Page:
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Nature: What Kids and Teens Need


The electronic age is here.

Almost everyone has a cellphone with them 24/7, and computers are everywhere. You’re most likely reading this article on a computer or smart phone right now. Screen time is a reality for almost all of us: many adults sit in front of a computer screen for a majority of their working hours, then come home and relax in front of a television screen during their leisure time. It’s not just adults: the latest report from Common Sense Media showed adolescents age 13-17 spend an average of 6.5 hours per day consuming digital media from computer, television, and telephone screens.

Some quick math brings these numbers home: 6.5 hours a day means over 2000 hours a year. That’s close to 100 days, which is almost one third of an entire year.

This begs the question: are we okay with this?

What are the Consequences?

According to child expert and advocate Richard Louv, one consequence of all this screen time is what he calls Nature Deficit Disorder. Louv first coined the term in his 2005 book “The Last Child in the Woods” to describe an unwanted side-effect of the electronic age: kids simply don’t get enough nature in their lives.

Disclaimer: Nature Deficit Disorder is not a medical diagnosis.

It’s a somewhat cheeky description a phenomenon we see with kids in the information age. Being connected to some form of electronic media – in the opinion of Richard Louv – means they’re disconnected from both the outside world and other people. While some kids adapt to this deficit, others might react by showing signs of agitation, frustration, and anxiety.

What Can be Done?

There’s a simple fix: nature itself, and plenty of outdoor time. In his book and on his website, Louv recommends countless activities for parents and kids to do together. The following suggestions are based on his ideas, and are do-able for just about any family:

  • Go for a walk or take a hike. This goes for teenagers, too: they may complain, but tell them it’s a new family tradition. If your kids are young, make your walks or hikes short. If you have infants or toddlers, start a walking club of parents with kids in strollers. Have fun and be adventurous explorers in your own neighborhood.
  • Do some of the outdoor activities you remember from childhood. In summer, catch lightning bugs and keep them in jars – just be sure to release them after a while. Collect leaves and press them between sheets of wax paper with an iron. Find a creek hunt for crawdads – turn over flat rocks until you see a tiny lobster-looking critter – that’s a crawdad.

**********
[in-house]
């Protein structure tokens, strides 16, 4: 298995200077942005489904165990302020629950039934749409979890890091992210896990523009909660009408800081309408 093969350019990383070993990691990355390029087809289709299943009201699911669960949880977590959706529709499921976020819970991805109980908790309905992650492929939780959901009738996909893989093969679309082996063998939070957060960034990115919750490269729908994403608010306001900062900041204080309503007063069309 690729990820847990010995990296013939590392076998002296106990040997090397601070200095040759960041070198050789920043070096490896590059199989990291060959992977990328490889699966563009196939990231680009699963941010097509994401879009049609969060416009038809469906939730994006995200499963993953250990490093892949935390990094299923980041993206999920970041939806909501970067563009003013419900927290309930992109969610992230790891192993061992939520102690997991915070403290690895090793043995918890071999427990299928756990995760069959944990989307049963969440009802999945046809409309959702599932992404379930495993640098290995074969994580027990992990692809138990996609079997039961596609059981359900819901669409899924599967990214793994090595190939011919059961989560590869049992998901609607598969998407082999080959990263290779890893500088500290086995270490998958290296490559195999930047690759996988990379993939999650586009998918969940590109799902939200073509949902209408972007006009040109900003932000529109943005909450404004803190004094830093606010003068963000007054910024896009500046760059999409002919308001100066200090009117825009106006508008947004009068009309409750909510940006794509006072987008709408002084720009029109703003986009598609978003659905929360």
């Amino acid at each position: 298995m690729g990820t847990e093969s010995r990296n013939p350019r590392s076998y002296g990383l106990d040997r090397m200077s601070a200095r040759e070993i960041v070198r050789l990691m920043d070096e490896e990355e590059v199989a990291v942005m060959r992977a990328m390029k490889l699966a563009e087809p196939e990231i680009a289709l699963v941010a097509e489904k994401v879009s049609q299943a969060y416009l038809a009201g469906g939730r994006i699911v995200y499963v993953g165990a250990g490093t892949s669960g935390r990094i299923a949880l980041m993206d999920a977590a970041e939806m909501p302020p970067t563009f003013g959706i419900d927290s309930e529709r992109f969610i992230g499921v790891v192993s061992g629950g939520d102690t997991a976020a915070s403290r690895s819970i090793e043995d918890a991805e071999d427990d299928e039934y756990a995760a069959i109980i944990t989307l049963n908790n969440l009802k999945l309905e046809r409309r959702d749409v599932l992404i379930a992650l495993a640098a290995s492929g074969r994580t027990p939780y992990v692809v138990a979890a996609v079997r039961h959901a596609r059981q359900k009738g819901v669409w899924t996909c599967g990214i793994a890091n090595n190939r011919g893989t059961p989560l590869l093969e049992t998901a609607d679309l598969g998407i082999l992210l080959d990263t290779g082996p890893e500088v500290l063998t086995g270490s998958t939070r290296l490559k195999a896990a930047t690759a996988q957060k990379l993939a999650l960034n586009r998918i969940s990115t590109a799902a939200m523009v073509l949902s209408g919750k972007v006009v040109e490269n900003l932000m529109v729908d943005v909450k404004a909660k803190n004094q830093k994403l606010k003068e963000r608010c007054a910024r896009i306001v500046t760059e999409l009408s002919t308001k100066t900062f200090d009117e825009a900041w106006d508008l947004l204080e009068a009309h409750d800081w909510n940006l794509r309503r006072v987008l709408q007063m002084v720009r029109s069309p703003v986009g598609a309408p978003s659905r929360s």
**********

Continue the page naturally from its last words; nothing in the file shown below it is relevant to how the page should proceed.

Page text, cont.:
• Get an old piece of wood and lay it face down on a bare patch of ground. Return after a day or two, and see how many species of insect have taken up residence. If you’re so motivated, try to identify them with the help of an insect field guide.
  • Raise butterflies. The Chicago Wilderness website is a great resource and offers how-to instructions.
  • Start your own garden. Kids of all ages love digging in the dirt, planting seeds, and watching things grow. It’s a great chance to get dirty, and accomplish something while you’re at it. If you live in the city, a deck, porch or stoop is big enough for potted plants, and even some vegetables. Small herb gardens can do particularly well in small outdoor spaces.
  • Make “Green Time” part of your family routine. This simply means time spent outside, with no structure at all – walking in the woods in a park, playing in a creek, climbing trees – the idea is for children to have regular, direct contact with nature on a daily basis.
  • Become a cloud watcher – again. All you need is some time, and the sky – even a view out the window will work.

Screen Time to Green Time: Take 5 Minutes and Get Started Today

Both parents and teens alike can learn to view nature as a cure for the stress of the modern world. A simple walk in the woods has the potential to alleviate the cumulative hours of stress and anxiety which can build up as a result of sitting in traffic for too long or spending all day cooped up in an office or a school building.

The hardest part of making the shift from screen time to nature/outdoor time is taking the first step. Every family has its particular routines, and while prying children away from their favorite TV shows or computer games might not be easy, it will be well worth the effort it requires. Even if you start with something as quick and easy as taking a piece of scrap wood and placing it on some bare dirt, as in suggestion (3) above, it doesn’t matter: what matters is just doing it.

And one last thing: teenagers – once you get them out there – love doing activities like the ones we list above. As a parent, you may think these things have little chance of success. However, give them a chance, and you may be surprised.

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